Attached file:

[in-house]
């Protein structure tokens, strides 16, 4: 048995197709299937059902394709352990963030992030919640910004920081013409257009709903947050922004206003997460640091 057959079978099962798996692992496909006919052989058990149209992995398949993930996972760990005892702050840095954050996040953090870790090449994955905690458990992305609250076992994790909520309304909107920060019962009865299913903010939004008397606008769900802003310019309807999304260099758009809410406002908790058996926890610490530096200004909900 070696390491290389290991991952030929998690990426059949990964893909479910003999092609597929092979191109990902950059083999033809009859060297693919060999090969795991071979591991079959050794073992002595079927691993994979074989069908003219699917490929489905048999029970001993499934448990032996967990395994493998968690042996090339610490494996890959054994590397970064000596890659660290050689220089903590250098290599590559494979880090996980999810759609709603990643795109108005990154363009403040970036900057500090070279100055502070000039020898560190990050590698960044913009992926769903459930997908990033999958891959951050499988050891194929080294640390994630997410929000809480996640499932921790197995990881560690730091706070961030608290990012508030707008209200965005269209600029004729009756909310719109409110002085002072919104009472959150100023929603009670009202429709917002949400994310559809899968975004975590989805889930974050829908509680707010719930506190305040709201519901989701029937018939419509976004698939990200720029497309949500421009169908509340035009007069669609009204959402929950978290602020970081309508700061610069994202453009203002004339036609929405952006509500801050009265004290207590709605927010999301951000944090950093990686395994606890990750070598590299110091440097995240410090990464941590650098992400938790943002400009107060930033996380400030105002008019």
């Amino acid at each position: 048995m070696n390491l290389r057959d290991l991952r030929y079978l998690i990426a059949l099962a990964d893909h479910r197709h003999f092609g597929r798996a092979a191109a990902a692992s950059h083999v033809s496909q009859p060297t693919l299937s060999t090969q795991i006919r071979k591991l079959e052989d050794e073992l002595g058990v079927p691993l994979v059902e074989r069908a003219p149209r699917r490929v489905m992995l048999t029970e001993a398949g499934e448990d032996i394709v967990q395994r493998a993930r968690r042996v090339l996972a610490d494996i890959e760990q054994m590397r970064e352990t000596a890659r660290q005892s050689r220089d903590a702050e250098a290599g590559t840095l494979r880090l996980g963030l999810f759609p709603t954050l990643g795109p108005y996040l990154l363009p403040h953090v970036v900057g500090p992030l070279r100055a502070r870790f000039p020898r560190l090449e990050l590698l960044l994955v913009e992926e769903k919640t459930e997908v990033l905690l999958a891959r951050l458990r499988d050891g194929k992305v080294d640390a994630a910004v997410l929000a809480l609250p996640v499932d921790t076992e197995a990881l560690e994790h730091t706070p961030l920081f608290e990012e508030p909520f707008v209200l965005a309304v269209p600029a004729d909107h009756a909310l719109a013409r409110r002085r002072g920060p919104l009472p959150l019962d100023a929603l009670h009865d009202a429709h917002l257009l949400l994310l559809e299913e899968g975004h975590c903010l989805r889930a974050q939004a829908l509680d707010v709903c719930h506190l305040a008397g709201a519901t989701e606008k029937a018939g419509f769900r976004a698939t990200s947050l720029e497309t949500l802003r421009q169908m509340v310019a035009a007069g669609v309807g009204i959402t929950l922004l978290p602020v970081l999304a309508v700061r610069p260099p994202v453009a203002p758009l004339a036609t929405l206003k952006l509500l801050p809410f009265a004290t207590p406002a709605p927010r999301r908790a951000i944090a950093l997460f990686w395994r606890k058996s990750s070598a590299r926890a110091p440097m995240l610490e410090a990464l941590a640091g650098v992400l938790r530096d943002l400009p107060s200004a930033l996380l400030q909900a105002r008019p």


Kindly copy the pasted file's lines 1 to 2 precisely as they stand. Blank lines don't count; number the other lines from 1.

[in-house]
């Protein structure tokens, strides 16, 4: 048995197709299937059902394709352990963030992030919640910004920081013409257009709903947050922004206003997460640091 057959079978099962798996692992496909006919052989058990149209992995398949993930996972760990005892702050840095954050996040953090870790090449994955905690458990992305609250076992994790909520309304909107920060019962009865299913903010939004008397606008769900802003310019309807999304260099758009809410406002908790058996926890610490530096200004909900 070696390491290389290991991952030929998690990426059949990964893909479910003999092609597929092979191109990902950059083999033809009859060297693919060999090969795991071979591991079959050794073992002595079927691993994979074989069908003219699917490929489905048999029970001993499934448990032996967990395994493998968690042996090339610490494996890959054994590397970064000596890659660290050689220089903590250098290599590559494979880090996980999810759609709603990643795109108005990154363009403040970036900057500090070279100055502070000039020898560190990050590698960044913009992926769903459930997908990033999958891959951050499988050891194929080294640390994630997410929000809480996640499932921790197995990881560690730091706070961030608290990012508030707008209200965005269209600029004729009756909310719109409110002085002072919104009472959150100023929603009670009202429709917002949400994310559809899968975004975590989805889930974050829908509680707010719930506190305040709201519901989701029937018939419509976004698939990200720029497309949500421009169908509340035009007069669609009204959402929950978290602020970081309508700061610069994202453009203002004339036609929405952006509500801050009265004290207590709605927010999301951000944090950093990686395994606890990750070598590299110091440097995240410090990464941590650098992400938790943002400009107060930033996380400030105002008019």